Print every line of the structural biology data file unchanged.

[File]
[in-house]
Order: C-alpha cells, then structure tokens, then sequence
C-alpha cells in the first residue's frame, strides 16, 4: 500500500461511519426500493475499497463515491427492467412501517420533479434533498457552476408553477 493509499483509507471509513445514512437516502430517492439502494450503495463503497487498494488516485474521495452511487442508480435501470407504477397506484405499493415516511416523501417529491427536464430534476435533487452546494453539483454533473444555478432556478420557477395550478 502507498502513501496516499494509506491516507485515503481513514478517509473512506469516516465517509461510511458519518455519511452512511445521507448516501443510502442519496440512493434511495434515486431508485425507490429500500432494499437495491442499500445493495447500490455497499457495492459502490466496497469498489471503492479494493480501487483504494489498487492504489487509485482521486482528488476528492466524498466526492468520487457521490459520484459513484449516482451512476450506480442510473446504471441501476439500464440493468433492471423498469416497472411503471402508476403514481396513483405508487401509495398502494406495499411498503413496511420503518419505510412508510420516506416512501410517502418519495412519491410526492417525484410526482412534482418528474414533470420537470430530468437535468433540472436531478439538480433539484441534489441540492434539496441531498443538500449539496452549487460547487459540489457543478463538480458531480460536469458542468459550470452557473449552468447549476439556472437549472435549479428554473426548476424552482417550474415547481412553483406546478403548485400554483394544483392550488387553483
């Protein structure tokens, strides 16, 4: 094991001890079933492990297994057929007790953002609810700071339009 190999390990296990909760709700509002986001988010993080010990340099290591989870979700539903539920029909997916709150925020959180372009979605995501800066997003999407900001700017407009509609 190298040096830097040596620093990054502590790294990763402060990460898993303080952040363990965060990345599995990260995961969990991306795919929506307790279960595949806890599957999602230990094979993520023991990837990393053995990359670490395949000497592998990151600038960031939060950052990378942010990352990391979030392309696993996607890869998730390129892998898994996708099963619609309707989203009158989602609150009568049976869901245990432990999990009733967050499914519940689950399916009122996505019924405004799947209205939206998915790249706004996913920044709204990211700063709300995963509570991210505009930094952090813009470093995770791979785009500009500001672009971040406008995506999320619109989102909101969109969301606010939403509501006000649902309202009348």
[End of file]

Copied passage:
[in-house]
Order: C-alpha cells, then structure tokens, then sequence
C-alpha cells in the first residue's frame, strides 16, 4: 500500500461511519426500493475499497463515491427492467412501517420533479434533498457552476408553477 493509499483509507471509513445514512437516502430517492439502494450503495463503497487498494488516485474521495452511487442508480435501470407504477397506484405499493415516511416523501417529491427536464430534476435533487452546494453539483454533473444555478432556478420557477395550478 502507498502513501496516499494509506491516507485515503481513514478517509473512506469516516465517509461510511458519518455519511452512511445521507448516501443510502442519496440512493434511495434515486431508485425507490429500500432494499437495491442499500445493495447500490455497499457495492459502490466496497469498489471503492479494493480501487483504494489498487492504489487509485482521486482528488476528492466524498466526492468520487457521490459520484459513484449516482451512476450506480442510473446504471441501476439500464440493468433492471423498469416497472411503471402508476403514481396513483405508487401509495398502494406495499411498503413496511420503518419505510412508510420516506416512501410517502418519495412519491410526492417525484410526482412534482418528474414533470420537470430530468437535468433540472436531478439538480433539484441534489441540492434539496441531498443538500449539496452549487460547487459540489457543478463538480458531480460536469458542468459550470452557473449552468447549476439556472437549472435549479428554473426548476424552482417550474415547481412553483406546478403548485400554483394544483392550488387553483
């Protein structure tokens, strides 16, 4: 094991001890079933492990297994057929007790953002609810700071339009 190999390990296990909760709700509002986001988010993080010990340099290591989870979700539903539920029909997916709150925020959180372009979605995501800066997003999407900001700017407009509609 190298040096830097040596620093990054502590790294990763402060990460898993303080952040363990965060990345599995990260995961969990991306795919929506307790279960595949806890599957999602230990094979993520023991990837990393053995990359670490395949000497592998990151600038960031939060950052990378942010990352990391979030392309696993996607890869998730390129892998898994996708099963619609309707989203009158989602609150009568049976869901245990432990999990009733967050499914519940689950399916009122996505019924405004799947209205939206998915790249706004996913920044709204990211700063709300995963509570991210505009930094952090813009470093995770791979785009500009500001672009971040406008995506999320619109989102909101969109969301606010939403509501006000649902309202009348």